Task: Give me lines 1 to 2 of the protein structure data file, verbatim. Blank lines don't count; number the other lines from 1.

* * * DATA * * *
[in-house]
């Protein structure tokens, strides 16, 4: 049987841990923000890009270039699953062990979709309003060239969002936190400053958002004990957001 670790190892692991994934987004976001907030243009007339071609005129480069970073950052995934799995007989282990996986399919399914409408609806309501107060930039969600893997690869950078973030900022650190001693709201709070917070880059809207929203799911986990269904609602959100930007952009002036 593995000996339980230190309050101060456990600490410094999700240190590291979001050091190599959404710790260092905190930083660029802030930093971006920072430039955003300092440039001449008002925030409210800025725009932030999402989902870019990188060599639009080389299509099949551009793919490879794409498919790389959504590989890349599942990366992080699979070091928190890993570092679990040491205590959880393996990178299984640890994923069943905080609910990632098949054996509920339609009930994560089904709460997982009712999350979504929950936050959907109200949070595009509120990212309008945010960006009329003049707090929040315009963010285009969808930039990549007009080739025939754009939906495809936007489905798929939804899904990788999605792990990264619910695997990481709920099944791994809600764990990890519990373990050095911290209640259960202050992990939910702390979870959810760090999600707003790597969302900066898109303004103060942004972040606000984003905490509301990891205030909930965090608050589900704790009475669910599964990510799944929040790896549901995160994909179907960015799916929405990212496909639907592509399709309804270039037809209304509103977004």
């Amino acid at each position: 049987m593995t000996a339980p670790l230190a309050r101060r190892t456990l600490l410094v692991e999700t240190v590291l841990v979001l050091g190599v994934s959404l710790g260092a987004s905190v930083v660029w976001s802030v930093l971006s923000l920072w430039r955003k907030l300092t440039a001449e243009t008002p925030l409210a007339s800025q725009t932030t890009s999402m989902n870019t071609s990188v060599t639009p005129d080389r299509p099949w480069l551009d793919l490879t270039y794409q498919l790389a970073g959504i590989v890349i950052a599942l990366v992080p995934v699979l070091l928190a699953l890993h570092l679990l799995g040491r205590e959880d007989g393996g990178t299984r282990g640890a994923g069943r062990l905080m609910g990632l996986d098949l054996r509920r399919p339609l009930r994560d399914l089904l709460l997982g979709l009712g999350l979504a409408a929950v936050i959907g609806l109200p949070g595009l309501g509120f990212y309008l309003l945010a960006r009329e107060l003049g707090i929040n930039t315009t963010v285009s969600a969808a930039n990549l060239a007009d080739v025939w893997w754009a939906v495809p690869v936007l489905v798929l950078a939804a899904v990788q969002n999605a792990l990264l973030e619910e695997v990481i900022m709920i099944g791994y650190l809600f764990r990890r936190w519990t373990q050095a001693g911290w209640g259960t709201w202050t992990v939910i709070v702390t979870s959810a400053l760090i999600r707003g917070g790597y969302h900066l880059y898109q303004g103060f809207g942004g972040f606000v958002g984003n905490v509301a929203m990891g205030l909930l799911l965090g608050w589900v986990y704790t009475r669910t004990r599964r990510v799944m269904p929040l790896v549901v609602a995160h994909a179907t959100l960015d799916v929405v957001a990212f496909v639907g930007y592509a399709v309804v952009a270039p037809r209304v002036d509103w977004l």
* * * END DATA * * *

[in-house]
């Protein structure tokens, strides 16, 4: 049987841990923000890009270039699953062990979709309003060239969002936190400053958002004990957001 670790190892692991994934987004976001907030243009007339071609005129480069970073950052995934799995007989282990996986399919399914409408609806309501107060930039969600893997690869950078973030900022650190001693709201709070917070880059809207929203799911986990269904609602959100930007952009002036 593995000996339980230190309050101060456990600490410094999700240190590291979001050091190599959404710790260092905190930083660029802030930093971006920072430039955003300092440039001449008002925030409210800025725009932030999402989902870019990188060599639009080389299509099949551009793919490879794409498919790389959504590989890349599942990366992080699979070091928190890993570092679990040491205590959880393996990178299984640890994923069943905080609910990632098949054996509920339609009930994560089904709460997982009712999350979504929950936050959907109200949070595009509120990212309008945010960006009329003049707090929040315009963010285009969808930039990549007009080739025939754009939906495809936007489905798929939804899904990788999605792990990264619910695997990481709920099944791994809600764990990890519990373990050095911290209640259960202050992990939910702390979870959810760090999600707003790597969302900066898109303004103060942004972040606000984003905490509301990891205030909930965090608050589900704790009475669910599964990510799944929040790896549901995160994909179907960015799916929405990212496909639907592509399709309804270039037809209304509103977004």